S P E C I A L I S S U E
O V E R V I E W
uickly complete this sentence: rather informs and in so doing provides the defendant to confront his or her
addiction openly, the judge misses a crit-
siderations enter into the mix to balance
thought “to heal,” close this journal and
TJ because—like it or not—the law does
consequences. This is empirical fact.
The topic of this special issue of Court
is “Therapeutic Jurisprudence,”
single definition of TJ captures it fully.
judges to accept “no contest” or nolo
pleas in sex offense cases in
lieu of a guilty plea. TJ will not dictate
TJ: “the use of social science to study the
whether a judge should do this or not. It
will, rather, ask the judge to consider the
well-being of the people it affects.”1 It is
mistake would be a therapeutic event.
the study of the role of law as a healing
agent, and it offers fresh insights into the
sex offenders a nolo
plea may reinforce a
process of denial that will frustrate the
offender’s rehabilitation. If the offender
insured and the insurer: a non-privileged
laws as well as the roles and behavior of
later to a probation officer or sex abuse
coup de grace
. The anti-therapeutic
quences such as frustration of rehabilita-
result, however, can be that the patient is
to identify the potential effects of pro-
result from the judge’s acceptance of the
not take necessary steps to cleanse his or
her mind and return to productive work.
by the law into a position of denial, the
“ethic of care” to those affected.
tions or override important societal val-
an addict or alcoholic usually must over-
of speech and press. It suggests, rather,
affliction with an uncontrollable disease,
without “trumping” the established legal
action and methods to evaluate it. TJ is,
therefore, not merely a speculative exer-
cise, but rather action-oriented. It seeks
that a proposal may cause unwittingly.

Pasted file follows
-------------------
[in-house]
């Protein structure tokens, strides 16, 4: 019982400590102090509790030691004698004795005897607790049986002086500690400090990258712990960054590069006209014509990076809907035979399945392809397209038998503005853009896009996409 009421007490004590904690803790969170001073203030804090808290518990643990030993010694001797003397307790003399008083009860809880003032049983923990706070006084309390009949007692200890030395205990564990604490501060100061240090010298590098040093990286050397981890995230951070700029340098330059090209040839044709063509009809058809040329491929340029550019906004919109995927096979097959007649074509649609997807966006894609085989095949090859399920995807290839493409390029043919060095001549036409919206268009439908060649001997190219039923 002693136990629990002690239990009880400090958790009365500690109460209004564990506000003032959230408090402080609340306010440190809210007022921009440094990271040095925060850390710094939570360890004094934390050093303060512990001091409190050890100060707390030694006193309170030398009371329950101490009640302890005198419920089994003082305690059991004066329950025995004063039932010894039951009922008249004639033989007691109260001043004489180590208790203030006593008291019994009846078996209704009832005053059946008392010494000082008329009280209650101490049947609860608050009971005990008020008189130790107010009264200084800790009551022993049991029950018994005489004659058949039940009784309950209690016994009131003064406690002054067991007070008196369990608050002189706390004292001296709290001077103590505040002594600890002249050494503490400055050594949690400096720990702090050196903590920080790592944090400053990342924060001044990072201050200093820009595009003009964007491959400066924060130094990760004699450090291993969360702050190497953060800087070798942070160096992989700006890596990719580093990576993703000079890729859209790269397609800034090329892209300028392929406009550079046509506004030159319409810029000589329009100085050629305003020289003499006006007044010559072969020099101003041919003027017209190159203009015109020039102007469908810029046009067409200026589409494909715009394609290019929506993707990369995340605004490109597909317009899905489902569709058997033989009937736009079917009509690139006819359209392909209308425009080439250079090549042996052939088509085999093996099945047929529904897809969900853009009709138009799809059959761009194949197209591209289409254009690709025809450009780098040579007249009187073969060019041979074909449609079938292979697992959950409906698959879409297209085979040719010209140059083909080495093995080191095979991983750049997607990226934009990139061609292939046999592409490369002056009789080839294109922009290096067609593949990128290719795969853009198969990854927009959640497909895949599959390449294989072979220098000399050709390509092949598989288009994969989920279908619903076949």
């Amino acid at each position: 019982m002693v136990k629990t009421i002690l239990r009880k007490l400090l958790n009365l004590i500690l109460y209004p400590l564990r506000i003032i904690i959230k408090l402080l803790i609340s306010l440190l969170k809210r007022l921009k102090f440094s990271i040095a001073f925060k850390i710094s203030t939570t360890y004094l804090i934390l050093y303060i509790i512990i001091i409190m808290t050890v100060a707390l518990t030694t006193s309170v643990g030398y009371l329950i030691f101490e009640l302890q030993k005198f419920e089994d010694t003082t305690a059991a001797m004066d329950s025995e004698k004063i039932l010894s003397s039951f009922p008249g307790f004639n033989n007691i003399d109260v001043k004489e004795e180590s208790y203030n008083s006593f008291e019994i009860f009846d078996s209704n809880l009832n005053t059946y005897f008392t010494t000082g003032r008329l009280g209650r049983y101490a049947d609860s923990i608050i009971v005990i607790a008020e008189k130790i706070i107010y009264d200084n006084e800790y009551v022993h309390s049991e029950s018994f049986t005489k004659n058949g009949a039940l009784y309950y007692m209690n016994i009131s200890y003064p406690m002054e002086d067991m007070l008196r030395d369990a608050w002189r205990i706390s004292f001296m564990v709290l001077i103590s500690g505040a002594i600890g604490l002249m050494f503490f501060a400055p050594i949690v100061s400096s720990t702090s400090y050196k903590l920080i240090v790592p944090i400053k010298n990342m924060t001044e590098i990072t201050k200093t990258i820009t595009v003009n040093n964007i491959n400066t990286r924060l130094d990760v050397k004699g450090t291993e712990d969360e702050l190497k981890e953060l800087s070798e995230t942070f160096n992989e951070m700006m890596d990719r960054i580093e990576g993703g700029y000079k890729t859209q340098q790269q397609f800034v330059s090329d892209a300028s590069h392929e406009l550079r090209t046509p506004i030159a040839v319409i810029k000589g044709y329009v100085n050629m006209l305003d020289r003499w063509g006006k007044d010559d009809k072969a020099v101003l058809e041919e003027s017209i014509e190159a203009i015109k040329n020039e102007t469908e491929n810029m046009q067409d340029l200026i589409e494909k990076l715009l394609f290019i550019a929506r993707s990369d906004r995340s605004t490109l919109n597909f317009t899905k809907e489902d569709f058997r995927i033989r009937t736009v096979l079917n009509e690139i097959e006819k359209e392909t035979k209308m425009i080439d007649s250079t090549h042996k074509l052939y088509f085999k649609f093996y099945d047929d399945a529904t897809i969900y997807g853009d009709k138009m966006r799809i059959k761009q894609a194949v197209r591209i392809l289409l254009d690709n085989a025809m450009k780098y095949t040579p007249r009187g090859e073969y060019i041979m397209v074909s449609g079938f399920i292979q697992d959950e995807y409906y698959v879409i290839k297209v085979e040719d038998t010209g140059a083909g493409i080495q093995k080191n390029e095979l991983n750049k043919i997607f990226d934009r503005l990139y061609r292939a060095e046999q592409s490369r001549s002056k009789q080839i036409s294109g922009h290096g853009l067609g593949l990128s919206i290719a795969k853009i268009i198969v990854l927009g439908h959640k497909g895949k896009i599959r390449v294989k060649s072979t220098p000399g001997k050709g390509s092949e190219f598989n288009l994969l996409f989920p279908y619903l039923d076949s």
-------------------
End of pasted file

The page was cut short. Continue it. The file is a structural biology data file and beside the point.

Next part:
whatever reason, a judge accepts a nolo
1. Christopher Slobogin, Therapeutic Jurisprudence: Five Dilemmas to
1 PSYCHOL., PUB. POL. AND LAW 193, 196 (1995).
Court Review - Spring 2000
with what I call “good faith conferences.”
areas to demonstrate how TJ applies.
noted that the practical necessities of the
to routinely accept nolo
pleas in felony
times have always shaped the rules of law
including the plaintiff or the family of the
deceased and the physician-defendant.
ing of the National Association for Court
with a guilty plea. The attorneys prepare
their clients for this in advance if they
other occurred in the office of a neutral,
experienced personal injury attorney. All
course, the significant role lawyers play
issues facing the courts in the future.5 In
to prepare clients for therapeutic or anti-
Bar Association Journal
noted public dissatisfaction with the jus-
apply a more therapeutic approach to lit-
ted the crime. Nor have I received a sin-
igation so that the parties’ feelings of
pleas. As a result, at sen-
everything from the physician’s attitude
more effectively with the reality of their
solving” orientation to their responsibil-
drug treatment court in my community.
nificant litigant needs and is worth fur-
A drug court diverts certain non-violent,
from the traditional adversarial criminal
are mainstream. They do give a fresh per-
responsibility for the enforcement of its
judges): “Discourage litigation. Persuade
or unresponsive to realities that cause its
pants is less than 15%. For graduates, it
spoke of “sociological jurisprudence,”
apply TJ principles to criminal justice.
effects it creates.3 Oliver Wendell Holmes
2. Abraham Lincoln, in